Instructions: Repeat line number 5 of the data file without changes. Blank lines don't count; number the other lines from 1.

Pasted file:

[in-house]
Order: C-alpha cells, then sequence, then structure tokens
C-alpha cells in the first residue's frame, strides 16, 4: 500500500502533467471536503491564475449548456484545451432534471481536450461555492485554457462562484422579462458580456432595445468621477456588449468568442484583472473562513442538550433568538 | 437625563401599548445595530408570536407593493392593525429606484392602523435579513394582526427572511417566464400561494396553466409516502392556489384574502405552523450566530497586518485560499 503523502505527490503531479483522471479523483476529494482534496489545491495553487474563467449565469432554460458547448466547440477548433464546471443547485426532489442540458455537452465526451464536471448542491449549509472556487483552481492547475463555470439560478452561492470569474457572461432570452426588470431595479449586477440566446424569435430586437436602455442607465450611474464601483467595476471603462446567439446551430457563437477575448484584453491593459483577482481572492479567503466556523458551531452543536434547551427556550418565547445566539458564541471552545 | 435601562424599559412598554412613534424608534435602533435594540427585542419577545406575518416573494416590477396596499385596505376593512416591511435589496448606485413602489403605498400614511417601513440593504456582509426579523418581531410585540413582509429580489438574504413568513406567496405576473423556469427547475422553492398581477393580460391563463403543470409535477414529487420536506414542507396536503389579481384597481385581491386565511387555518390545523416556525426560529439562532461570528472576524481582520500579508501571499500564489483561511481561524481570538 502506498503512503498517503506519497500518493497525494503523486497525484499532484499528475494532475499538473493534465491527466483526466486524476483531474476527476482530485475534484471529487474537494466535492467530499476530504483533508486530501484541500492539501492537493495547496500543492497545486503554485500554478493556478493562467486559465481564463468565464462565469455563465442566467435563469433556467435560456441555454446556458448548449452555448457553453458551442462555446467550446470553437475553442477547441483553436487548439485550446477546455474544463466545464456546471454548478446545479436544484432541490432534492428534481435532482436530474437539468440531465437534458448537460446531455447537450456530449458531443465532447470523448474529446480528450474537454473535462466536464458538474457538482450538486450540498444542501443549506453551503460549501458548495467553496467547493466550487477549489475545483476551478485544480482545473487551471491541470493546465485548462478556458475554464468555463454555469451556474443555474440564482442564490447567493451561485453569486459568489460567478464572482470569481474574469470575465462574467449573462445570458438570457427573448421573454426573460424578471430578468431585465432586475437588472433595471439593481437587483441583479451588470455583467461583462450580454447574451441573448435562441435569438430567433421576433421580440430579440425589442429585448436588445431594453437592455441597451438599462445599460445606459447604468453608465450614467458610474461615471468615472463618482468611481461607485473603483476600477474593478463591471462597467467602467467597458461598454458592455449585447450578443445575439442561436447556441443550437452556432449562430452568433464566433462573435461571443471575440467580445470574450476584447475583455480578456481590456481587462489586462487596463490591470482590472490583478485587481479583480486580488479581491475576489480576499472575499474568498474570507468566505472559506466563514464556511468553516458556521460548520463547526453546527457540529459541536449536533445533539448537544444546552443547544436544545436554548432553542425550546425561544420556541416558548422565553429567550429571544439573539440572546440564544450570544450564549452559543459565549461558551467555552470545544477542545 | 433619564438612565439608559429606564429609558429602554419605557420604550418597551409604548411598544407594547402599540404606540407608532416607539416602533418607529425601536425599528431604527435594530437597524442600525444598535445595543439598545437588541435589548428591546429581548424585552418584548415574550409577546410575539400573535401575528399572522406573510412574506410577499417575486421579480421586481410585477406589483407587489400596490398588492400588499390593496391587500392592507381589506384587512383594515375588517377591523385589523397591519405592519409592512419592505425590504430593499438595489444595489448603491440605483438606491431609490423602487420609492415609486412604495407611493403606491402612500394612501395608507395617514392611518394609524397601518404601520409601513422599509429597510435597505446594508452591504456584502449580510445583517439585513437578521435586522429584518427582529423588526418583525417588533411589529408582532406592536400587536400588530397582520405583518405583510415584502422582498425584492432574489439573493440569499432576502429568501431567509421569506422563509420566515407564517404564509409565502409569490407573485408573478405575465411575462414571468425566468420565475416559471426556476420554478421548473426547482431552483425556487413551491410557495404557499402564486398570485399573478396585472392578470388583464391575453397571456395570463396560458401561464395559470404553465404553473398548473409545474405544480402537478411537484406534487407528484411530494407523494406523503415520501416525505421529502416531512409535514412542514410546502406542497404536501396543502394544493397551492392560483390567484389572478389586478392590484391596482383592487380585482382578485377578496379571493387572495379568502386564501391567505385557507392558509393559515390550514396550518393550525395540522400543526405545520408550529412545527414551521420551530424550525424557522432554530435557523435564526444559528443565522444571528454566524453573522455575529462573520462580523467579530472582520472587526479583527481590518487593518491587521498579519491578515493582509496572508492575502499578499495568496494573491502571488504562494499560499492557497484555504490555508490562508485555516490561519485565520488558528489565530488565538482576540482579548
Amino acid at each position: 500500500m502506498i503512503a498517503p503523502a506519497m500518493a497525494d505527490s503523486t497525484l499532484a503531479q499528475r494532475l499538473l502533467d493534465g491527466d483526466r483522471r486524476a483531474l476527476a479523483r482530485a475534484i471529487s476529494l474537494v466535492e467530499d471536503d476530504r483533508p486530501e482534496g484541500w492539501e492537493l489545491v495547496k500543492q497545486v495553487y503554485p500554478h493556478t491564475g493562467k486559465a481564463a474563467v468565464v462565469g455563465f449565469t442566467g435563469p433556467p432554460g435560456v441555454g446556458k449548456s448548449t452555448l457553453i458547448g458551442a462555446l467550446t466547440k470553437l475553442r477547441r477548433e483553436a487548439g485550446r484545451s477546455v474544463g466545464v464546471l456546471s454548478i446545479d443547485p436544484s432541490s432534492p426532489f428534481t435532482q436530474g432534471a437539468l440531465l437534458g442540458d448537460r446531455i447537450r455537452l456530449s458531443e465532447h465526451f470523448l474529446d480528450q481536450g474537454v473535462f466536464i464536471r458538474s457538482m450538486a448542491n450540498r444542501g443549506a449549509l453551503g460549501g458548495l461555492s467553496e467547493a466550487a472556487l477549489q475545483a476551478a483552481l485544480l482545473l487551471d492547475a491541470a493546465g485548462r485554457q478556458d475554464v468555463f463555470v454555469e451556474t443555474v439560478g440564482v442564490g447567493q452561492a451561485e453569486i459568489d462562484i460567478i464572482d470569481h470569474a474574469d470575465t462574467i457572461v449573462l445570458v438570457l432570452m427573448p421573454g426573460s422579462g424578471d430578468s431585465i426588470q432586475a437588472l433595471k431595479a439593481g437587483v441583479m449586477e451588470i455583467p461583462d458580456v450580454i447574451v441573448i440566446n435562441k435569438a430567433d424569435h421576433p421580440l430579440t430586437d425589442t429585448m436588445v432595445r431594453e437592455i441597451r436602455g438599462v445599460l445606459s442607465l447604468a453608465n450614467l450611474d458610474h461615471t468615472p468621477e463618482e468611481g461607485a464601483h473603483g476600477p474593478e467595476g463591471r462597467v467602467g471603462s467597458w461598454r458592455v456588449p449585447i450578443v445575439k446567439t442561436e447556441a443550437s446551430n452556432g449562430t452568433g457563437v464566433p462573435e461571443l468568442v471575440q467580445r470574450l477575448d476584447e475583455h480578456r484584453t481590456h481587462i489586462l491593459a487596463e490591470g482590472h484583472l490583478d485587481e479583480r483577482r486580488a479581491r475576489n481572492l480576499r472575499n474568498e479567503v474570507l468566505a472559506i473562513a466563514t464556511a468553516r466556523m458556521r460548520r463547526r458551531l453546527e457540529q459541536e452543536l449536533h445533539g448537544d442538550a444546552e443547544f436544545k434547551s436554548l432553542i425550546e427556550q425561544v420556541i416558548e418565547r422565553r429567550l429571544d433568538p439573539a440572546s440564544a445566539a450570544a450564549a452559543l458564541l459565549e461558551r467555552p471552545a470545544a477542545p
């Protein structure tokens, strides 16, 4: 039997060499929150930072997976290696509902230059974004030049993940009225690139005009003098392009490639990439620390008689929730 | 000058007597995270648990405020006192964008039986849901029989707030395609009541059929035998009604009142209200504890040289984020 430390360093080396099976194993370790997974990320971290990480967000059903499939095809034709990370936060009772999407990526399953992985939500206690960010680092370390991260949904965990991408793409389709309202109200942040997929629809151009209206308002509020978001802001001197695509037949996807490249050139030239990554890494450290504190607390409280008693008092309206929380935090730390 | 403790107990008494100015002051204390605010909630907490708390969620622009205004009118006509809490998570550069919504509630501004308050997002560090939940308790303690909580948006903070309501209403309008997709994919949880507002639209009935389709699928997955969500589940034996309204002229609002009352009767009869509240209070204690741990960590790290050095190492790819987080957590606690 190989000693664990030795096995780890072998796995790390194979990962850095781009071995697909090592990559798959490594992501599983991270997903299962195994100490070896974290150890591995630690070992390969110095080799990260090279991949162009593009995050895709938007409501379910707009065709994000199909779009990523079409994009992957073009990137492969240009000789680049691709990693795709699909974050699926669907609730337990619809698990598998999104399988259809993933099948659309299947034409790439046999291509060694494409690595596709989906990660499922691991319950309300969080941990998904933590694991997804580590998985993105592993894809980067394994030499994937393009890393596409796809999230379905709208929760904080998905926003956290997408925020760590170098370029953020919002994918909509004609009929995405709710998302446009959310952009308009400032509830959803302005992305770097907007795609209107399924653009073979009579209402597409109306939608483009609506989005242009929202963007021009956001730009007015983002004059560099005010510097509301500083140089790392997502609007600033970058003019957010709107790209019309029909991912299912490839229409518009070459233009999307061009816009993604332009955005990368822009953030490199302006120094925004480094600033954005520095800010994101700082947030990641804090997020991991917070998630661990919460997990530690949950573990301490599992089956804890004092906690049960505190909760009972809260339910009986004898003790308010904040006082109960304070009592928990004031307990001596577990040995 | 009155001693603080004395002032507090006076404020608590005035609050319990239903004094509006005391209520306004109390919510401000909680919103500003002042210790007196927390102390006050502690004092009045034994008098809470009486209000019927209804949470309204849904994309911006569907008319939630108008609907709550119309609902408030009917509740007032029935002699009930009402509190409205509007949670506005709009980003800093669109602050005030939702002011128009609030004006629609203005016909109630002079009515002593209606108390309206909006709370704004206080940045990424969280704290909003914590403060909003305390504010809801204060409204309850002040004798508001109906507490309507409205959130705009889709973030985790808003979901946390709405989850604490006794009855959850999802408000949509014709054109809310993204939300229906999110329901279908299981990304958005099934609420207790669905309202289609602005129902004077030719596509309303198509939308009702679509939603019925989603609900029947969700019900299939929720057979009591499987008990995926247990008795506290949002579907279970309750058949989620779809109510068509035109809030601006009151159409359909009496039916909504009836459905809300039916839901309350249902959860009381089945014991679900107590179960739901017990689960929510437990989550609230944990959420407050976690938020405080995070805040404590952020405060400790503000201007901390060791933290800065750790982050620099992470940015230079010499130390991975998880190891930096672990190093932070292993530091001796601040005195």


């Protein structure tokens, strides 16, 4: 039997060499929150930072997976290696509902230059974004030049993940009225690139005009003098392009490639990439620390008689929730 | 000058007597995270648990405020006192964008039986849901029989707030395609009541059929035998009604009142209200504890040289984020 430390360093080396099976194993370790997974990320971290990480967000059903499939095809034709990370936060009772999407990526399953992985939500206690960010680092370390991260949904965990991408793409389709309202109200942040997929629809151009209206308002509020978001802001001197695509037949996807490249050139030239990554890494450290504190607390409280008693008092309206929380935090730390 | 403790107990008494100015002051204390605010909630907490708390969620622009205004009118006509809490998570550069919504509630501004308050997002560090939940308790303690909580948006903070309501209403309008997709994919949880507002639209009935389709699928997955969500589940034996309204002229609002009352009767009869509240209070204690741990960590790290050095190492790819987080957590606690 190989000693664990030795096995780890072998796995790390194979990962850095781009071995697909090592990559798959490594992501599983991270997903299962195994100490070896974290150890591995630690070992390969110095080799990260090279991949162009593009995050895709938007409501379910707009065709994000199909779009990523079409994009992957073009990137492969240009000789680049691709990693795709699909974050699926669907609730337990619809698990598998999104399988259809993933099948659309299947034409790439046999291509060694494409690595596709989906990660499922691991319950309300969080941990998904933590694991997804580590998985993105592993894809980067394994030499994937393009890393596409796809999230379905709208929760904080998905926003956290997408925020760590170098370029953020919002994918909509004609009929995405709710998302446009959310952009308009400032509830959803302005992305770097907007795609209107399924653009073979009579209402597409109306939608483009609506989005242009929202963007021009956001730009007015983002004059560099005010510097509301500083140089790392997502609007600033970058003019957010709107790209019309029909991912299912490839229409518009070459233009999307061009816009993604332009955005990368822009953030490199302006120094925004480094600033954005520095800010994101700082947030990641804090997020991991917070998630661990919460997990530690949950573990301490599992089956804890004092906690049960505190909760009972809260339910009986004898003790308010904040006082109960304070009592928990004031307990001596577990040995 | 009155001693603080004395002032507090006076404020608590005035609050319990239903004094509006005391209520306004109390919510401000909680919103500003002042210790007196927390102390006050502690004092009045034994008098809470009486209000019927209804949470309204849904994309911006569907008319939630108008609907709550119309609902408030009917509740007032029935002699009930009402509190409205509007949670506005709009980003800093669109602050005030939702002011128009609030004006629609203005016909109630002079009515002593209606108390309206909006709370704004206080940045990424969280704290909003914590403060909003305390504010809801204060409204309850002040004798508001109906507490309507409205959130705009889709973030985790808003979901946390709405989850604490006794009855959850999802408000949509014709054109809310993204939300229906999110329901279908299981990304958005099934609420207790669905309202289609602005129902004077030719596509309303198509939308009702679509939603019925989603609900029947969700019900299939929720057979009591499987008990995926247990008795506290949002579907279970309750058949989620779809109510068509035109809030601006009151159409359909009496039916909504009836459905809300039916839901309350249902959860009381089945014991679900107590179960739901017990689960929510437990989550609230944990959420407050976690938020405080995070805040404590952020405060400790503000201007901390060791933290800065750790982050620099992470940015230079010499130390991975998880190891930096672990190093932070292993530091001796601040005195």